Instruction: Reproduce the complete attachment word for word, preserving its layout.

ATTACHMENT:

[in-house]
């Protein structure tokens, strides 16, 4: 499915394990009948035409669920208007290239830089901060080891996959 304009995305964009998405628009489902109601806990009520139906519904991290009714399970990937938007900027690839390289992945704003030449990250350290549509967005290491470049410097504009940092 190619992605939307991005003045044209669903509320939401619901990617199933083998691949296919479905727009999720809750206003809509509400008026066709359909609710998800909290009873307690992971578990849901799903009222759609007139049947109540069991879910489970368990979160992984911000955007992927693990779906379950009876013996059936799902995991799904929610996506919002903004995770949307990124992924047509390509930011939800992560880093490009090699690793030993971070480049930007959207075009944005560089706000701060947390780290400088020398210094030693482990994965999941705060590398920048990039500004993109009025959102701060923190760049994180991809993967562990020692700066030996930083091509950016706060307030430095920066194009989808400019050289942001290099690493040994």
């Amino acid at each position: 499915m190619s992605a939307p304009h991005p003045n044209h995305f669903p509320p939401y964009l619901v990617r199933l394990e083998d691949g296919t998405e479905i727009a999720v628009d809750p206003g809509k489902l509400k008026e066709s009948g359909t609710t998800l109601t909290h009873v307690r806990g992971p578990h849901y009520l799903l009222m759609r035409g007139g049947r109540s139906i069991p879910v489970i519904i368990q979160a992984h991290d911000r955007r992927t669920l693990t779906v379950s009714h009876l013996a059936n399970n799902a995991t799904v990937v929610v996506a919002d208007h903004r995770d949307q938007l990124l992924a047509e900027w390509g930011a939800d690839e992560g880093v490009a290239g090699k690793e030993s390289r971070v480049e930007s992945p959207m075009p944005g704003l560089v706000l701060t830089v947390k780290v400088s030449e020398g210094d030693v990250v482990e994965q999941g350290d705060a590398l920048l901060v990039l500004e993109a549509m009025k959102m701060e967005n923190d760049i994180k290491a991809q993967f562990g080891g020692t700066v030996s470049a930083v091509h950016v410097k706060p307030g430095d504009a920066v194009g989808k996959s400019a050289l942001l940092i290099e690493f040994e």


[in-house]
């Protein structure tokens, strides 16, 4: 499915394990009948035409669920208007290239830089901060080891996959 304009995305964009998405628009489902109601806990009520139906519904991290009714399970990937938007900027690839390289992945704003030449990250350290549509967005290491470049410097504009940092 190619992605939307991005003045044209669903509320939401619901990617199933083998691949296919479905727009999720809750206003809509509400008026066709359909609710998800909290009873307690992971578990849901799903009222759609007139049947109540069991879910489970368990979160992984911000955007992927693990779906379950009876013996059936799902995991799904929610996506919002903004995770949307990124992924047509390509930011939800992560880093490009090699690793030993971070480049930007959207075009944005560089706000701060947390780290400088020398210094030693482990994965999941705060590398920048990039500004993109009025959102701060923190760049994180991809993967562990020692700066030996930083091509950016706060307030430095920066194009989808400019050289942001290099690493040994």
């Amino acid at each position: 499915m190619s992605a939307p304009h991005p003045n044209h995305f669903p509320p939401y964009l619901v990617r199933l394990e083998d691949g296919t998405e479905i727009a999720v628009d809750p206003g809509k489902l509400k008026e066709s009948g359909t609710t998800l109601t909290h009873v307690r806990g992971p578990h849901y009520l799903l009222m759609r035409g007139g049947r109540s139906i069991p879910v489970i519904i368990q979160a992984h991290d911000r955007r992927t669920l693990t779906v379950s009714h009876l013996a059936n399970n799902a995991t799904v990937v929610v996506a919002d208007h903004r995770d949307q938007l990124l992924a047509e900027w390509g930011a939800d690839e992560g880093v490009a290239g090699k690793e030993s390289r971070v480049e930007s992945p959207m075009p944005g704003l560089v706000l701060t830089v947390k780290v400088s030449e020398g210094d030693v990250v482990e994965q999941g350290d705060a590398l920048l901060v990039l500004e993109a549509m009025k959102m701060e967005n923190d760049i994180k290491a991809q993967f562990g080891g020692t700066v030996s470049a930083v091509h950016v410097k706060p307030g430095d504009a920066v194009g989808k996959s400019a050289l942001l940092i290099e690493f040994e």